David Egerton-Warburton: budgeting is
ongoing, not a once-off.
PHOTO: Clarisa Collis
David Egerton-Warburton, managing director of farm management software company Agrimaster, likens planning in the face of volatile markets and a changing climate to a military campaign.
I wish I had a dollar for every grower client who told me that they did not do a budget “because it all changes anyway”. The flaw in this is thinking that a budget or plan is a once-off document, something you do at the beginning of the year for the bank.
Rather, the key to farm business success in a climate of low-margin/high-capital-risk farming is to make lots of financial plans to provide options and to review the position of your business weekly or monthly. Look for the financial truth, and adjust to any new reality.
Helmuth von Moltke (1800–91) would have made a great farm manager.
A German field marshall and the chief of staff for the Prussian Army for more than 30 years, Moltke is regarded as one of the great strategists of the 19th century.
Moltke believed that any strategy should be seen as a system of options, since only the start of a military campaign could be planned. His two main propositions were: “No plan of operations extends with certainty beyond the first encounter with the enemy’s main strength” (or no plan survives contact with the enemy) and “Strategy is a system of expedients”.
So it is a mistake to think that because Moltke’s plans had to change, it was because he didn't plan. On the contrary. Moltke actually made very detailed plans that took into account numerous variables.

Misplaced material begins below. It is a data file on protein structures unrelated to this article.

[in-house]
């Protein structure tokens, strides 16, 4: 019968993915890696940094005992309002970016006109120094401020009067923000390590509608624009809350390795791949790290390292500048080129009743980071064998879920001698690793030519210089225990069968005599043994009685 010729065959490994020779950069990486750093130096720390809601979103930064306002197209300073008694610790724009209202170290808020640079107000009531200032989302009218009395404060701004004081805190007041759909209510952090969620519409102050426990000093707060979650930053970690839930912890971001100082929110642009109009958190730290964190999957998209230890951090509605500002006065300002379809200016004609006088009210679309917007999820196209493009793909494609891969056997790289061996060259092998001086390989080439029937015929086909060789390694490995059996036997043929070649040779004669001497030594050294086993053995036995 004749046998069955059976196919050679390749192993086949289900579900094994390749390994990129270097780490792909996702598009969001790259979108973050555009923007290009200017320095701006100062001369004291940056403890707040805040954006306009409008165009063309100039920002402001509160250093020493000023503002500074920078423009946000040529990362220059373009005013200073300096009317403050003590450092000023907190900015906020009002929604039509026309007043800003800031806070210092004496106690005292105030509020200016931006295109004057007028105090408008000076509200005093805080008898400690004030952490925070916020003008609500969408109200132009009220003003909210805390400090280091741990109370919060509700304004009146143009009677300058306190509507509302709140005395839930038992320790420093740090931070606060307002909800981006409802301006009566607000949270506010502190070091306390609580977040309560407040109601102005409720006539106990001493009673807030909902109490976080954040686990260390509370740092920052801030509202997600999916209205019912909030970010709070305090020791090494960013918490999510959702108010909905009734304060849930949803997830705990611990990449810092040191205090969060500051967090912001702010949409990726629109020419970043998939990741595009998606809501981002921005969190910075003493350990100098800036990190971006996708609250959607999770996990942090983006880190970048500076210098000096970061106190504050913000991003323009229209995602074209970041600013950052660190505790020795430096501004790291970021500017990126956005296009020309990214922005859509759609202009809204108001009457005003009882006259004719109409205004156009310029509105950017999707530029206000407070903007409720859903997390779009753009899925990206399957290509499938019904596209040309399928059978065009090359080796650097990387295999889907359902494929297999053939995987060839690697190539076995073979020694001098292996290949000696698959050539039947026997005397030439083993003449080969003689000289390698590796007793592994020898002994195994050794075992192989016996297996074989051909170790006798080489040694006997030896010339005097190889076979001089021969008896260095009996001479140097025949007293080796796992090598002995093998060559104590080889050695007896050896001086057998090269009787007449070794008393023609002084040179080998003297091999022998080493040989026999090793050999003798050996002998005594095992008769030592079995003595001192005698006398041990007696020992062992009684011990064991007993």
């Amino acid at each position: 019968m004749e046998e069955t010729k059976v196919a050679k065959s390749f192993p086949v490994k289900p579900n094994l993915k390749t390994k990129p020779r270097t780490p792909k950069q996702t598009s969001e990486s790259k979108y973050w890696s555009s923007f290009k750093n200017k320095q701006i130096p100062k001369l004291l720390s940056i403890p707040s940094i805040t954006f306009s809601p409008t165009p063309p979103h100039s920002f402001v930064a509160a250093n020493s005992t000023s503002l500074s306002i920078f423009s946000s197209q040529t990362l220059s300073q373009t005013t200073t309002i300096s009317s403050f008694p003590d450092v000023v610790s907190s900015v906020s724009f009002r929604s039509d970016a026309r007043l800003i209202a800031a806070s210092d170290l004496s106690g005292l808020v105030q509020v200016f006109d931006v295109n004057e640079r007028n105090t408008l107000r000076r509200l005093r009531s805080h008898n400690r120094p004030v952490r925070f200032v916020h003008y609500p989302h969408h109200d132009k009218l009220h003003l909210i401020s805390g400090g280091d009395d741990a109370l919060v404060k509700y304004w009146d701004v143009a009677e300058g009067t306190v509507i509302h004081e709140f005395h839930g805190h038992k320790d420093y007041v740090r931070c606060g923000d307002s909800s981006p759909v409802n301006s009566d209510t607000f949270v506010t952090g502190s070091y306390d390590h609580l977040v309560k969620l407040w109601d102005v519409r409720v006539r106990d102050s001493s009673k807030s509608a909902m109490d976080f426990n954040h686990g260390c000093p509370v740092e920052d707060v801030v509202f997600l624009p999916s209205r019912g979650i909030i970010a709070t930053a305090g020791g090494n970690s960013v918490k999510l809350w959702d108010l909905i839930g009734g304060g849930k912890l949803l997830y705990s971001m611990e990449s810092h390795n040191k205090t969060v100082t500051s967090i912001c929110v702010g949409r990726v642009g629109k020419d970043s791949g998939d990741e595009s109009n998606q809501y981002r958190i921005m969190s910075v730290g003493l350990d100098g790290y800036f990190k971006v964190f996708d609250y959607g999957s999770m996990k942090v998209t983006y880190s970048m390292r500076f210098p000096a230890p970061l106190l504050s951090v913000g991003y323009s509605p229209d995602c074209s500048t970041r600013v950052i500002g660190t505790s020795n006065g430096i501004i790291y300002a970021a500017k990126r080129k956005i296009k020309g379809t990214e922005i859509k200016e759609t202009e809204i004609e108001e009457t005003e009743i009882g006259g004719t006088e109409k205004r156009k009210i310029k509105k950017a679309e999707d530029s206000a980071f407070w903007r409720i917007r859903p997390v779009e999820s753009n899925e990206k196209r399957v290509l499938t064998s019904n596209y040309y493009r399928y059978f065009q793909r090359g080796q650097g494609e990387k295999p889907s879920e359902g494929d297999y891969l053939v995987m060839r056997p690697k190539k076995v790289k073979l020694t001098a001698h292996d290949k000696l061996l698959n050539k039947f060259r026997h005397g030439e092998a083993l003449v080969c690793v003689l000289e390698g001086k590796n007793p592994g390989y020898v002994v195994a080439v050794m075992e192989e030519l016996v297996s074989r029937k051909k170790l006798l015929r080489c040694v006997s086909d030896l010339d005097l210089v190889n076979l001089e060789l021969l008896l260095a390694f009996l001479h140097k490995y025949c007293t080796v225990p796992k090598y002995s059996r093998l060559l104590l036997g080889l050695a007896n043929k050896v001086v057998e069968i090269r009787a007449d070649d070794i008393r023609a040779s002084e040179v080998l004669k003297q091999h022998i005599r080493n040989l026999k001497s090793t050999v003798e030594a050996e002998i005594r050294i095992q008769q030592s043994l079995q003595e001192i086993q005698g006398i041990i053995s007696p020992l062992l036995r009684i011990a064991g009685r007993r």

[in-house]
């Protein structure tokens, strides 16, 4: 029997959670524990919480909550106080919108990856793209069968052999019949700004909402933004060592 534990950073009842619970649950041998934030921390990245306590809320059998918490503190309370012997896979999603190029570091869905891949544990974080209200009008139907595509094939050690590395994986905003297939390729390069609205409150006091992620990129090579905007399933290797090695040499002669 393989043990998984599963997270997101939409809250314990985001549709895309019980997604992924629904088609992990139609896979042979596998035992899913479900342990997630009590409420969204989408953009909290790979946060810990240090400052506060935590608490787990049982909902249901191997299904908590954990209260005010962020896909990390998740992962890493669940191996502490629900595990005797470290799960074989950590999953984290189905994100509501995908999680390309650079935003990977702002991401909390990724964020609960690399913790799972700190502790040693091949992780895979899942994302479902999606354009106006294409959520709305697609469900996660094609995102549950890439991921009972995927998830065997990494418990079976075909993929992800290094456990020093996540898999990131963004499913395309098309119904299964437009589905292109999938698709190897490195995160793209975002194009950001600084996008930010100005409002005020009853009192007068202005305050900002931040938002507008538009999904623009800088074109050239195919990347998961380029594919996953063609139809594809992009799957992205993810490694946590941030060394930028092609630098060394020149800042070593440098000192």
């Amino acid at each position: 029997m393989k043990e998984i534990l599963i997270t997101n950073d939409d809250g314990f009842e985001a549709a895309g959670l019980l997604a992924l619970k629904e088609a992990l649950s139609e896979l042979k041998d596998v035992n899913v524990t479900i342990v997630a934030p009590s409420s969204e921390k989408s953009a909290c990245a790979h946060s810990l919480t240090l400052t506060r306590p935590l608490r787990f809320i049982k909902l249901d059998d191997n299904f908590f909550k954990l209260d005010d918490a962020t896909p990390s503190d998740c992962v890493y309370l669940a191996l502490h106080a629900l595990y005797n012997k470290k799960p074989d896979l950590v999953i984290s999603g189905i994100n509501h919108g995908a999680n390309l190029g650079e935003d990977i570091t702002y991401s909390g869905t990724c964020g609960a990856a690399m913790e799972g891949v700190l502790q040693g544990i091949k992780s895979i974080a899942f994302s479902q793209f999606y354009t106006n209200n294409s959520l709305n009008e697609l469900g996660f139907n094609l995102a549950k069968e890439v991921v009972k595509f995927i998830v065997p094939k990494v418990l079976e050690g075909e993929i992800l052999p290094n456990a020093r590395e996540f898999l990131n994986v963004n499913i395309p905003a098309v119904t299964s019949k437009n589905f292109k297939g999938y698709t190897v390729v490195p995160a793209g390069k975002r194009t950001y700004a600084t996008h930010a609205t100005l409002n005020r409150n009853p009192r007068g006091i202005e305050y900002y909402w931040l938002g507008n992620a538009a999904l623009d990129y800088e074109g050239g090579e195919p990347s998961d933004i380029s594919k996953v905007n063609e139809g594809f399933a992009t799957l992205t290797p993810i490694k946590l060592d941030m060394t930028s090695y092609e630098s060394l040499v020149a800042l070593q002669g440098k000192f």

That is why he would have made a good farm manager. Farm business management is just like preparing for battle. You need to know your current position; you need to have a clear objective; you need to know what resources you have, such as land, stock, machinery, labour and working capital; and you need to know your controllable risks and your uncontrollable risks.
Based on this information, detailed production plans and equally detailed financial plans or budgets can be made to ‘ground truth’ production plans. Wins and losses are not measured in productivity, but in dollars.
The 7th Innovation Generation Conference recently
concentrated the focus of 140 people under 40 years
of age on the future of Australian agriculture. Themed
‘The Asian century: our markets, our future’, the
GRDC-sponsored event in Geelong, Victoria, explored
the role of the national grains industry in supplying
high quality food to the Asia–Pacific region. Two
grains innovators who spoke were the University
of Tasmania’s Kevin Redd, who provided insights
into new brewing technology, and Agrimaster’s
David Egerton-Warburton, who outlined strategies
to help lift farm business management.
Like Moltke’s battle strategies, your plans will not survive first contact with your enemy – the weather, markets, equipment breakdowns and health issues. So when planning for the battle at the beginning of the season, I encourage people to think through different scenarios and make several different plans based on possible alternatives.
I actually suggest a minimum of five budgets:
- Baseline budget – this is the most probable, and the one you take to the bank.
- Bad-year budget – tailored to late or low growing-season rainfall and low commodity prices.
- Good-year budget – characterised by early rain and high commodity prices (note that most big business mistakes are made in good years).
- Half budget/half actual – a combination of your baseline budget with your monthly actuals imported into each month as they are reconciled, so you can see how your cash flow is going.
- Sandbox budget – this is where you play with scenarios, so you do not ruin your other plans.
The importance of this extra planning before the season, or battle, starts is that your mind is clear. Do not expect to be able to think as clearly in the heat of battle, such as during seeding.
You need to be able to review and adjust your plan as business conditions change, because no plan survives first contact with the enemy.
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